This Is What Hurricane Irma Is Doing To Travel In Cuba
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Hurricane Irma ravaged its way through Cuba this past weekend before making landfall in Florida, barreling over Havana’s famous Malecón seawalk with 32-foot waves and over 125 mph winds. Irma also wreaked havoc on Cuba’s northern coast, including Varadero, another city popular with visitors. Local media reports that 10 people have been killed.
US citizens in Cuba were warned by the US State Department last Wednesday via Twitter, advising that there was only a limited time for safe departure. The tweet also urged Americans to monitor current storm warnings and evacuation alerts, and of course, to keep their passports dry.
Although airports and train stations were closed over the weekend, both the Varadero and Havana airports are scheduled to reopen Tuesday September 12, and flights should be operating as normal by mid-afternoon. However, it’s not a good idea to head to Cuba anytime soon, as you can see the flooding has hit Havana, as well as many other cities and coastal areas, hard. Many areas are still without electricity.
Cuba is known for its hurricane preparations, an experience it has honed weathering dozens of tropical storms and hurricanes. The impoverished country doesn’t have the resources to build new hurricane-proof structures, so instead the government focuses on evacuation and focusing on proper preparation for the storm so the recovery won’t be as tough. The the Civil Defense division (EMNDC) sprung into action starting last Tuesday, launching full-force Irma preparations. First, it made sure citizens in the affected regions were aware of the storm and were monitoring the national weather information.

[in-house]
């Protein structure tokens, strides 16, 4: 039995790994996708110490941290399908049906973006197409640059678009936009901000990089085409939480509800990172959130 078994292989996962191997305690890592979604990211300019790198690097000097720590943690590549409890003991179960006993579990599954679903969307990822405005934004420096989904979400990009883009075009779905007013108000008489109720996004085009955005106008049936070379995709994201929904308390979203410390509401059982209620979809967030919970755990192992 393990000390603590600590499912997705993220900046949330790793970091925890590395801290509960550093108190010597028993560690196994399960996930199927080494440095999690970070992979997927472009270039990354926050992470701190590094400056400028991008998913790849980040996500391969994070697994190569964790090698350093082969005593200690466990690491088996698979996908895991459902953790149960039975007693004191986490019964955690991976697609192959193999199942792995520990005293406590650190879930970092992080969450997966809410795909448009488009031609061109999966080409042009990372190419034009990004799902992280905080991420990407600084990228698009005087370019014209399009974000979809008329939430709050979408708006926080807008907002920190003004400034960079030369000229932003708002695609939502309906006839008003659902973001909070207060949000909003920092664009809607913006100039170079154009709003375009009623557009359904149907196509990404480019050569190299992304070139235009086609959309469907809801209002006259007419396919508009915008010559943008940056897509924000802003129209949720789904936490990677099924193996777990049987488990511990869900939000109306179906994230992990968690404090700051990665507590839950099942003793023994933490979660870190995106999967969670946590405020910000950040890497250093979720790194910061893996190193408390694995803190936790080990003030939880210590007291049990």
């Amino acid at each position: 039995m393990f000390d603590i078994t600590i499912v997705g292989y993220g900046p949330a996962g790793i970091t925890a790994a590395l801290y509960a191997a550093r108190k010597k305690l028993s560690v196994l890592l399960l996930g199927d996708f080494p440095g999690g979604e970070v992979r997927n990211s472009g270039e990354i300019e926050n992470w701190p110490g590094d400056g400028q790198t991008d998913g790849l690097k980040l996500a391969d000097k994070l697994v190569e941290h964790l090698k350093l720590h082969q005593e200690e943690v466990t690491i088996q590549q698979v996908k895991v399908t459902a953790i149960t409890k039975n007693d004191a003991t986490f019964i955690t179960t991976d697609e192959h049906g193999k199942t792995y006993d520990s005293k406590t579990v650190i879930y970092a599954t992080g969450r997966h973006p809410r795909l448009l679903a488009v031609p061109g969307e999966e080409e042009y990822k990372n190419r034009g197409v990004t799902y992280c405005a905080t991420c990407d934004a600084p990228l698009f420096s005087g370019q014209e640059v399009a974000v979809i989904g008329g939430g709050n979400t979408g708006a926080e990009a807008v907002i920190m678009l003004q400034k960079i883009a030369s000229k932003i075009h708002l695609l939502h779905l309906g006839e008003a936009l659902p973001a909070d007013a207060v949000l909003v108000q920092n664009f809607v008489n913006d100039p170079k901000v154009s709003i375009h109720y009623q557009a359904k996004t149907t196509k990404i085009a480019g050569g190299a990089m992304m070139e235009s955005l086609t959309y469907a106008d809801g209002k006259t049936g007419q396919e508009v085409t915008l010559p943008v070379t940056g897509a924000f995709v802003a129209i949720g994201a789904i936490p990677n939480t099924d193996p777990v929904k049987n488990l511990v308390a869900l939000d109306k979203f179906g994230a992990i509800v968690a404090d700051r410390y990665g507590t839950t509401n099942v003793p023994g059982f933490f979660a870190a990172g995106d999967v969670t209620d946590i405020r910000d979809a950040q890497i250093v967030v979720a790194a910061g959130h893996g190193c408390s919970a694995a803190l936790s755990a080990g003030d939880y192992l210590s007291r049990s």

Cubans are taught to prepare for hurricanes from early on. Even little kids have storm evacuation drills in primary school, and as they get older, they learn how to monitor neighborhoods to identify possible threats, like trees that may topple or windows that could blow out during strong winds.
Community leaders, like teachers, firefighters and doctors are responsible for and trained to help their local population during evacuations. Each household possesses a copy of an evacuation plan and evacuation drills are a regular occurrence in many coastal Cuban provinces.
48 hours before Irma hit, residents were told to evacuate, but no one was forced, except pregnant mothers or ones with small children, who can be fined if they don’t evacuate. Missing work or looting aren’t concerns, mainly because most Cubans work for the government anyway and don’t have a lot of material possessions people can steal.
Between 700,000 and one million people in high-risk zones were evacuated, including 36,000 of the 51,000 tourists vacationing in the country, according to media reports from Cuban and international sources. Many tourists are still stuck in Cuba and tour agencies are working on adding extra flights to take them home when the airports reopen.
Canada, along with some Latin American countries such as Argentina, was able to evacuate its citizens out of Cuba ahead of the storm last Thursday, but British tourists didn’t have as much luck, and were among the many that evacuated to shelters, homes and schools alongside the Cuban locals. Starting tomorrow when the airports reopen, British tour agencies like Thomas Cook will be sending extra flights to get their citizens back to to the UK.
Besides locals and tourists, Cuba was even able to evacuate some dolphins located in a marine center at risk.
Despite the organized attempts to prevent the worst from happening, the damage is heavy. “This storm’s a Category 5, if it gets us it’ll rip us apart,” a Cuban man said before the storm, according to Spanish-language news site Primera Hora. Now that the storm has passed, it appears that his fears have not quite come entirely true.
Featured image by Yamil Lage/AFP/Getty Images.
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